When times are tough, governments have to borrow money. Luckily for us Americans, we can borrow it for free (for now at least – I know this isn’t going to be true forever): 3-month Treasuries have a yield of 0.01%, and even 3-years are at 1.25%, both below the rate of inflation. (By the way, even if you don’t have Bloomberg, you can get Treasury yields at Yahoo! Finance among other places.)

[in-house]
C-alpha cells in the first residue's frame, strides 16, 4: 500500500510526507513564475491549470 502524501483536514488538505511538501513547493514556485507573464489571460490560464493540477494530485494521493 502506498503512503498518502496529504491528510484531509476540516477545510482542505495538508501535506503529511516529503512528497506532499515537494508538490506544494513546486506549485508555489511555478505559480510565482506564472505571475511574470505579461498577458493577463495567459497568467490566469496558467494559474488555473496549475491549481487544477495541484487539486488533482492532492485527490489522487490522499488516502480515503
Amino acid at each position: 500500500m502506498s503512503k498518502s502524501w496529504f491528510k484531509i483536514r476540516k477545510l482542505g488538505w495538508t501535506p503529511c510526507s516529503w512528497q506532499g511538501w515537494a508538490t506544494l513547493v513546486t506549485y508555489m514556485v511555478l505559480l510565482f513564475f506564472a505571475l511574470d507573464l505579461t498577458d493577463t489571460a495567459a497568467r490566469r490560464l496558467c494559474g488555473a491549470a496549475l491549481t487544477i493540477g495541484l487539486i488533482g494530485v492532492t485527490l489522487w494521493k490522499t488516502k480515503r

By contrast, the UK and Italy recently had unexpected trouble selling 3- and 4-year bonds, respectively, having to offer 10 basis points over similar existing debt. Mind you, this isn’t Iceland and Hungary we’re talking about here, but two members of the G7. Basically, investors are getting worried that deep recession (which crimps tax revenues) and large bailout packages, piled on top of existing debt, are creating the risk that at some point governments will either default on their debt or, in the case of the UK (which still controls its currency), inflate it away. The same concern can be seen in credit default swap spreads (remember Friday’s post?). Italy’s have climbed from single digits for most of 2007 and 40 bp in the summer to 141 bp.